Review: Your Brain at Work

David Rock writes an intriguing review of neuroscience findings on how the human mind works and how we can use that information to help us do a better job at work.  While many of the topics it covers might be coined "common sense", there are a few nuggets of new information that add substantially to what we know about work, productivity, and cooperation.

The book is broken up into scenes which tackle a different topic of neuroscience.  The technique the author uses to discuss each topic starts with a fictitious couple who struggle with common productivity issues like information overload, procrastination, distractions, uncooperative coworkers, etc.  A discussion of the science follows in why these issues are common and how to overcome these limitations.  Then, the fictitious story is re-told, except this time the actors avoid the inherit limitations of our brain and instead perform the ideal actions that best take advantage of our brain's strengths.  I found this technique great for motivating the reader while concertizing the science into useful practices understandable to everyone.

For me, the first half of the book seemed to re-iterate much of what I already knew about productivity.  Such lesson as avoid distractions, stay focused on one subject at a time, break down big decisions into smaller easier to handle decisions, handling uncertainty, etc. are all practices I am aware of and practice.  The biggest lessons learned came in the last half of the book discussing how we interact with others.  In particular, I was struck by how to effectively deal with other people, especially when they feel threatened or intimidated.  When others go into a defensive mode, it is hard to get their cooperation.  And here, the science suggests something similar to what I learned from some parenting books of all places (Positive Discipline and Between Parent and Child).  In order to build cooperation, we should not direct but collaborate on answers to questions.  We should respect others' ability to find answers on their own (sometimes this requires directed questions).  If we want to change other people's behavior, we need to get them to see the need to change themselves without putting them on the defensive.  Using a stick is often NOT the best method.  Nor is using arbitrary rewards.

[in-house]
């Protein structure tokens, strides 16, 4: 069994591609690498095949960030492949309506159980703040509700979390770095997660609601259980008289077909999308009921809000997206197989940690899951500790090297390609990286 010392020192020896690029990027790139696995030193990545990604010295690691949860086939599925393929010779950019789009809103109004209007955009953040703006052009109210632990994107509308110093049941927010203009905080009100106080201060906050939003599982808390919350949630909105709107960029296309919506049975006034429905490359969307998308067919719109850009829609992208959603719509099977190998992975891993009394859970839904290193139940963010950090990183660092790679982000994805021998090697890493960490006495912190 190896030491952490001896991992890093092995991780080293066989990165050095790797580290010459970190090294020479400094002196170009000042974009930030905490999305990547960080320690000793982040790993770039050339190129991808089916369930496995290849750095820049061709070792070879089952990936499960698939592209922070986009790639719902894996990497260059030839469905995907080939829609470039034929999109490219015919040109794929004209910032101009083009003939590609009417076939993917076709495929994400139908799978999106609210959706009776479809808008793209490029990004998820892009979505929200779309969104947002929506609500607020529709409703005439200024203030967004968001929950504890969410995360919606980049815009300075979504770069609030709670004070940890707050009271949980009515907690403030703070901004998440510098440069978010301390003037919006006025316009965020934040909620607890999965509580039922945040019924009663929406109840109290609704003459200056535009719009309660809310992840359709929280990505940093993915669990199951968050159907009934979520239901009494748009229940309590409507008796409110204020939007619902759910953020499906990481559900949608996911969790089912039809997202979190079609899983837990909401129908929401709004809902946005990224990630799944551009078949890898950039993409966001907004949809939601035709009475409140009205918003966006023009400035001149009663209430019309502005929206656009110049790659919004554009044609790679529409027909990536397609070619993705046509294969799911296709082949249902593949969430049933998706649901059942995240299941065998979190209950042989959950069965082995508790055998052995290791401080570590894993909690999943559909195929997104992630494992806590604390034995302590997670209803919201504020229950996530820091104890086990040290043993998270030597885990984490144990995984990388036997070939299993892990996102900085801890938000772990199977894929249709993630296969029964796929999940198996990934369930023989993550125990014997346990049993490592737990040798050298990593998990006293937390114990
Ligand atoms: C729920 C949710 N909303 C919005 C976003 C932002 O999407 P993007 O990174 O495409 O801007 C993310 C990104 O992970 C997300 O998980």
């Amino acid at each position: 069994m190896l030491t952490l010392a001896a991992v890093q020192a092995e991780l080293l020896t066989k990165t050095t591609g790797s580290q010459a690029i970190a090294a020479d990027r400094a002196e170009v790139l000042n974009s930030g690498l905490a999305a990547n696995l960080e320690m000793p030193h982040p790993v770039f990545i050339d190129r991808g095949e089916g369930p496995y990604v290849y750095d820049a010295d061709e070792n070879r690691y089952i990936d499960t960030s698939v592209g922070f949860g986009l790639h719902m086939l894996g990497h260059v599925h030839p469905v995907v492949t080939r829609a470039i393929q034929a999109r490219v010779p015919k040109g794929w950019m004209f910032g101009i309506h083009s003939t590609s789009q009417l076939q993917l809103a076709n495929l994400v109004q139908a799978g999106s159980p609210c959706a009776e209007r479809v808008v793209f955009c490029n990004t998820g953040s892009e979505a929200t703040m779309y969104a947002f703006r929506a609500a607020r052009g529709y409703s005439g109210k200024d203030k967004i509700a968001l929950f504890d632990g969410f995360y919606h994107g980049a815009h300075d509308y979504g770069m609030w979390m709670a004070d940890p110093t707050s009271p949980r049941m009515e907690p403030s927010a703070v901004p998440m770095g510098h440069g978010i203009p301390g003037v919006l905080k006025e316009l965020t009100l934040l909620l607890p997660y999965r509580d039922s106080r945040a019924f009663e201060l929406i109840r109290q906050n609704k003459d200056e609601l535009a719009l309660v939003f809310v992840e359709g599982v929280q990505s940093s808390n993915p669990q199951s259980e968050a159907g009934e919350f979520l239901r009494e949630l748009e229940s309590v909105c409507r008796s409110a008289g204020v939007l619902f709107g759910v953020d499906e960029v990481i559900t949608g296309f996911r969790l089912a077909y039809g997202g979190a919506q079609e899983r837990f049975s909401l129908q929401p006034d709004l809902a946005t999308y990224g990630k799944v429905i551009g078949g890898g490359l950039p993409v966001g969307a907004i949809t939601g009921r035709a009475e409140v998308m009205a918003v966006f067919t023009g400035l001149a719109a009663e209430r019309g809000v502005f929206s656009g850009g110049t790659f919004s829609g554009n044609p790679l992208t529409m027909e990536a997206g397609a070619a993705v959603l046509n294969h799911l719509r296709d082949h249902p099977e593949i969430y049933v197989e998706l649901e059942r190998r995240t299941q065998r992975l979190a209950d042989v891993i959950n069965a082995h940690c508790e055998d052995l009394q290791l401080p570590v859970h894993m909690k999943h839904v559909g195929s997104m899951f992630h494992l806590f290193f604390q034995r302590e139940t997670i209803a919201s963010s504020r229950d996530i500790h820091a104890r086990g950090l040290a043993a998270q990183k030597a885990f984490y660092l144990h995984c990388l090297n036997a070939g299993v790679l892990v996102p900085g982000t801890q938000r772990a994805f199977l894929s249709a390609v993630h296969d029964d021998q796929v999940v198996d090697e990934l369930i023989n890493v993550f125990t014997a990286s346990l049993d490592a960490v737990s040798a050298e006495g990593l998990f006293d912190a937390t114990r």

While there are many other great discussions in the book, I'll leave it up to you to find the rest.  I found the book to be a well written, practical guide to improving your productivity at work.  By aligning your actions with sciences' best practices, we can achieve high levels of capability to our work.  It's a great read for anyone interested in improving their productivity at work.


  1. Hi John,

    I just saw this post while considering if I should read this book - it has convinced me to do a skim, at the least. I've also just done a skim of the rest of your blog, it looks packed with great information on achieving goals; I can't wait to read it all.

  2. Thanks, Amit. I hope you find it of value.

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